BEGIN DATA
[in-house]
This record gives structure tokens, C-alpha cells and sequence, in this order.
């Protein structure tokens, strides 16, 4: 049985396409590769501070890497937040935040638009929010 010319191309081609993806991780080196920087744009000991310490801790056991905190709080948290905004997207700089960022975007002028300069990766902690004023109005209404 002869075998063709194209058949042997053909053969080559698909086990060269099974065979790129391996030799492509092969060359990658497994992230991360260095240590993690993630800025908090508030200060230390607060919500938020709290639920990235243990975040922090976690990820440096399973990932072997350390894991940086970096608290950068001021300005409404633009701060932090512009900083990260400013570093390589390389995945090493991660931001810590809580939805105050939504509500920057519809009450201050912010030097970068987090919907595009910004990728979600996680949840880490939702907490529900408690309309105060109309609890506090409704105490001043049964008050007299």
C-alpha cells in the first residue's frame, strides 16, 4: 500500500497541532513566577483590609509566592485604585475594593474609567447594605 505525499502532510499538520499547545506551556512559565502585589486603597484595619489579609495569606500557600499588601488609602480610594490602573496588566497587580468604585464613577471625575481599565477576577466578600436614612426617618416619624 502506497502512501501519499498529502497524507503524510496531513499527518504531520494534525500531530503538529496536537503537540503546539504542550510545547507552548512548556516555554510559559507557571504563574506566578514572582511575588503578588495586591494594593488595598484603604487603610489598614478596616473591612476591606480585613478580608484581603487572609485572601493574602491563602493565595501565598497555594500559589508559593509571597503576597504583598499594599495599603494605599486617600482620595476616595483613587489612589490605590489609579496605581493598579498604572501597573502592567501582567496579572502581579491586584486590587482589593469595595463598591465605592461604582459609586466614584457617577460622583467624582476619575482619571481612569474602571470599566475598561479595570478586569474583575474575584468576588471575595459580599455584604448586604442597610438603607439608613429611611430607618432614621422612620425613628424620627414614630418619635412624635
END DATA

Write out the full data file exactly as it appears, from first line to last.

[in-house]
This record gives structure tokens, C-alpha cells and sequence, in this order.
């Protein structure tokens, strides 16, 4: 049985396409590769501070890497937040935040638009929010 010319191309081609993806991780080196920087744009000991310490801790056991905190709080948290905004997207700089960022975007002028300069990766902690004023109005209404 002869075998063709194209058949042997053909053969080559698909086990060269099974065979790129391996030799492509092969060359990658497994992230991360260095240590993690993630800025908090508030200060230390607060919500938020709290639920990235243990975040922090976690990820440096399973990932072997350390894991940086970096608290950068001021300005409404633009701060932090512009900083990260400013570093390589390389995945090493991660931001810590809580939805105050939504509500920057519809009450201050912010030097970068987090919907595009910004990728979600996680949840880490939702907490529900408690309309105060109309609890506090409704105490001043049964008050007299």
C-alpha cells in the first residue's frame, strides 16, 4: 500500500497541532513566577483590609509566592485604585475594593474609567447594605 505525499502532510499538520499547545506551556512559565502585589486603597484595619489579609495569606500557600499588601488609602480610594490602573496588566497587580468604585464613577471625575481599565477576577466578600436614612426617618416619624 502506497502512501501519499498529502497524507503524510496531513499527518504531520494534525500531530503538529496536537503537540503546539504542550510545547507552548512548556516555554510559559507557571504563574506566578514572582511575588503578588495586591494594593488595598484603604487603610489598614478596616473591612476591606480585613478580608484581603487572609485572601493574602491563602493565595501565598497555594500559589508559593509571597503576597504583598499594599495599603494605599486617600482620595476616595483613587489612589490605590489609579496605581493598579498604572501597573502592567501582567496579572502581579491586584486590587482589593469595595463598591465605592461604582459609586466614584457617577460622583467624582476619575482619571481612569474602571470599566475598561479595570478586569474583575474575584468576588471575595459580599455584604448586604442597610438603607439608613429611611430607618432614621422612620425613628424620627414614630418619635412624635